The first team of terrorists immediately set off for Nariman House, just a few hundred meters from where they had landed. The six others hailed taxis for transportation to their intended targets. At Nariman House, a Jewish Community Center, gunfire rips through the night air. The two terrorists murder the Rabbi and his wife and begin taking hostages. They immediately exchange operational intelligence with their handlers in Pakistan.

They are using cell phones and Voice over Internet, commonly known as Voice over IP. To the north, another pair of terrorists reach their assigned target; the Leopold Café. A famous watering hole frequented by westerners, the Leopold Café is buzzing with activity. Diners go about eating, drinking, and socializing unaware that death has just walked in the door. The terrorists talk on their cell phones with their handlers. They are handsome young men, and smiling at each other. Suddenly, one of the men takes something out of his backpack and throws it. The explosion produces a thunderous shockwave and hurls deadly shrapnel in every direction. The café then erupts with gunfire from the terrorists AK-47’s. Eleven people are left dead, and another 28 are seriously injured.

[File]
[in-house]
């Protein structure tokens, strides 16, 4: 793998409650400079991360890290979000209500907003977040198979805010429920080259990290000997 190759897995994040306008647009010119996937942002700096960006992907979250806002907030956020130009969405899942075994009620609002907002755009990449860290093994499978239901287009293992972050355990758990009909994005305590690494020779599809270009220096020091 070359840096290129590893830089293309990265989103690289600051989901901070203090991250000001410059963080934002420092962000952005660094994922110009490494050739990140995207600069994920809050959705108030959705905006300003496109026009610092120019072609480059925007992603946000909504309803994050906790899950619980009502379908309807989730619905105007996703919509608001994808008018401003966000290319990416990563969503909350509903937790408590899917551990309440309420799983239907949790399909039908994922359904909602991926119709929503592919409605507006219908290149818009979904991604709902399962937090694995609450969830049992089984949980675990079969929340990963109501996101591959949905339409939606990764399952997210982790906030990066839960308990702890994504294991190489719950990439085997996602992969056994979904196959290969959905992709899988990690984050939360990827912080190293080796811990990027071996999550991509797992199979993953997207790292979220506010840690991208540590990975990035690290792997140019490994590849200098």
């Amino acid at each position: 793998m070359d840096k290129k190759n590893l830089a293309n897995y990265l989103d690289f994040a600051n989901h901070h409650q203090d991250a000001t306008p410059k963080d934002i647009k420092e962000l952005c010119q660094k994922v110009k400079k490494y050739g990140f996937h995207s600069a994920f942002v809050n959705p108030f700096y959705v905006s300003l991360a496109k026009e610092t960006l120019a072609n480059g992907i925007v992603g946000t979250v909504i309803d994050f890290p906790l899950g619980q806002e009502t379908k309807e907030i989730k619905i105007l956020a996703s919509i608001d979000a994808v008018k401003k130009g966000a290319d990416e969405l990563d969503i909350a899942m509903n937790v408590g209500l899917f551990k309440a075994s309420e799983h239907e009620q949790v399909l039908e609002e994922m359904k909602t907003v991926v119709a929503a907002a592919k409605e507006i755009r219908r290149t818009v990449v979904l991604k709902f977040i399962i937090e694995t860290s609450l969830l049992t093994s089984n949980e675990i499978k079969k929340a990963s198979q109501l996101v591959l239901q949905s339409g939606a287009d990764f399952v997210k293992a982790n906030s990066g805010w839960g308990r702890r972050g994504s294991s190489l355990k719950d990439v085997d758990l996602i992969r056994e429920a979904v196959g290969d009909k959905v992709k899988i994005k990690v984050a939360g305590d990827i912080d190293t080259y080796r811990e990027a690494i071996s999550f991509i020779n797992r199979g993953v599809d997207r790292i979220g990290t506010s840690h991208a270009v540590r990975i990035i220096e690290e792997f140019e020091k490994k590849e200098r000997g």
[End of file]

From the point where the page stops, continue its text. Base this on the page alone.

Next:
The terrorists calmly keep moving, now making their way to the Taj Mahal Hotel. On the way, they plant a 15 pound improvised explosive device that Indian authorities would discover and disarm. Meanwhile, another IED detonates. It is the one the terrorists planted in the taxi they used to get to the Leopold Café. It kills the three innocent occupants instantly, and wounds 19 bystanders.

Lashkar terrorists Mohammed Ajmal Kasab and Ismail Khan.

Arriving at the historic Victoria Station, a third pair of terrorists, Mohammed Ajmal Kasab and Ismail Khan, plant a powerful improvised explosive device in one of the restrooms. Shortly before 10 p.m., the two terrorists begin letting loose a blistering barrage of automatic weapons fire and lobbing grenades throughout the main hall. They kill men, women, and children indiscriminately. The death toll would reach 52.

At the Five Star Trident Oberoi hotel, the fifth pair of terrorists abandon their rubberized watercraft, plant an improvised explosive device in a flowerbed adjacent to the hotel, and make their way into the lobby. Automatic weapons fire and grenades tear apart the furniture, the walls, and the flesh of those who are standing around the hotel reception area. At the hotel’s two restaurants the terrorists kill more than two dozed and gather hostages, and begin moving them to higher floors. They remain in constant contact with their handlers in Pakistan throughout the ordeal.